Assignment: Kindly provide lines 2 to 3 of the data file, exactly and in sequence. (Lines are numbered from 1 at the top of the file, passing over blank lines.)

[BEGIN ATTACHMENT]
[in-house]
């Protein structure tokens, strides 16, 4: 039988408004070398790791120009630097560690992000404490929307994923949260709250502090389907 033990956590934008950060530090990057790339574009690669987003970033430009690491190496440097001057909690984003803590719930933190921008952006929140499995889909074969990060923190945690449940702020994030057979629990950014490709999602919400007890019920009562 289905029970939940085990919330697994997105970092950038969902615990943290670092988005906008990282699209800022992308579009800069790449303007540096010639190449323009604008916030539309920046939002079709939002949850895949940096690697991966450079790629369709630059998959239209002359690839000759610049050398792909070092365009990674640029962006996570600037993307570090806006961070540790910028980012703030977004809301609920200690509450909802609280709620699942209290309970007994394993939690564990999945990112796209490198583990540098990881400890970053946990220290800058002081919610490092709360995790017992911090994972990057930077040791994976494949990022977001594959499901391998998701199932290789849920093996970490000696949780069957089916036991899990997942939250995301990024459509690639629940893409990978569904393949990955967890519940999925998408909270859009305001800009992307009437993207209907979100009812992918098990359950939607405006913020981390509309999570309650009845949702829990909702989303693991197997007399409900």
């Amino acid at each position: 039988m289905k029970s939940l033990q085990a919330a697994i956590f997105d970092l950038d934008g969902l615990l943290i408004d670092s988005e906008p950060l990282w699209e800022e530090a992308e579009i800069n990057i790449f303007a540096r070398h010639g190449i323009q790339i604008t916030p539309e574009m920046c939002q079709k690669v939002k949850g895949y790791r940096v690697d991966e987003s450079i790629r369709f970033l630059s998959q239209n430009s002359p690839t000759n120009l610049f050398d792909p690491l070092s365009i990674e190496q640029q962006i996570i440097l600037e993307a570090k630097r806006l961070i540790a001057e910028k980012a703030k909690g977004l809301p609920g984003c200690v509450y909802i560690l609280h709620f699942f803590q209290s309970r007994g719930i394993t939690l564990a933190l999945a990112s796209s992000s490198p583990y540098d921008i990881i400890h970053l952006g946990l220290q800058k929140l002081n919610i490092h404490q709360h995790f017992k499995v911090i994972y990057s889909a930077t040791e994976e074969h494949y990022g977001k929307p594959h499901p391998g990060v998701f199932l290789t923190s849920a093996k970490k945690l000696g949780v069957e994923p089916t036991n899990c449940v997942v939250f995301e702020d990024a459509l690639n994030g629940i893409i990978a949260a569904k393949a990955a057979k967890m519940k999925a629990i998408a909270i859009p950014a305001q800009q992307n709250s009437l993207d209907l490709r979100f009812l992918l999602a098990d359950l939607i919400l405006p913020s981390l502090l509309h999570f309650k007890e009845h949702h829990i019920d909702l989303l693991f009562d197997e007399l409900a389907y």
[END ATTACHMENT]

């Protein structure tokens, strides 16, 4: 039988408004070398790791120009630097560690992000404490929307994923949260709250502090389907 033990956590934008950060530090990057790339574009690669987003970033430009690491190496440097001057909690984003803590719930933190921008952006929140499995889909074969990060923190945690449940702020994030057979629990950014490709999602919400007890019920009562 289905029970939940085990919330697994997105970092950038969902615990943290670092988005906008990282699209800022992308579009800069790449303007540096010639190449323009604008916030539309920046939002079709939002949850895949940096690697991966450079790629369709630059998959239209002359690839000759610049050398792909070092365009990674640029962006996570600037993307570090806006961070540790910028980012703030977004809301609920200690509450909802609280709620699942209290309970007994394993939690564990999945990112796209490198583990540098990881400890970053946990220290800058002081919610490092709360995790017992911090994972990057930077040791994976494949990022977001594959499901391998998701199932290789849920093996970490000696949780069957089916036991899990997942939250995301990024459509690639629940893409990978569904393949990955967890519940999925998408909270859009305001800009992307009437993207209907979100009812992918098990359950939607405006913020981390509309999570309650009845949702829990909702989303693991197997007399409900």
């Amino acid at each position: 039988m289905k029970s939940l033990q085990a919330a697994i956590f997105d970092l950038d934008g969902l615990l943290i408004d670092s988005e906008p950060l990282w699209e800022e530090a992308e579009i800069n990057i790449f303007a540096r070398h010639g190449i323009q790339i604008t916030p539309e574009m920046c939002q079709k690669v939002k949850g895949y790791r940096v690697d991966e987003s450079i790629r369709f970033l630059s998959q239209n430009s002359p690839t000759n120009l610049f050398d792909p690491l070092s365009i990674e190496q640029q962006i996570i440097l600037e993307a570090k630097r806006l961070i540790a001057e910028k980012a703030k909690g977004l809301p609920g984003c200690v509450y909802i560690l609280h709620f699942f803590q209290s309970r007994g719930i394993t939690l564990a933190l999945a990112s796209s992000s490198p583990y540098d921008i990881i400890h970053l952006g946990l220290q800058k929140l002081n919610i490092h404490q709360h995790f017992k499995v911090i994972y990057s889909a930077t040791e994976e074969h494949y990022g977001k929307p594959h499901p391998g990060v998701f199932l290789t923190s849920a093996k970490k945690l000696g949780v069957e994923p089916t036991n899990c449940v997942v939250f995301e702020d990024a459509l690639n994030g629940i893409i990978a949260a569904k393949a990955a057979k967890m519940k999925a629990i998408a909270i859009p950014a305001q800009q992307n709250s009437l993207d209907l490709r979100f009812l992918l999602a098990d359950l939607i919400l405006p913020s981390l502090l509309h999570f309650k007890e009845h949702h829990i019920d909702l989303l693991f009562d197997e007399l409900a389907y």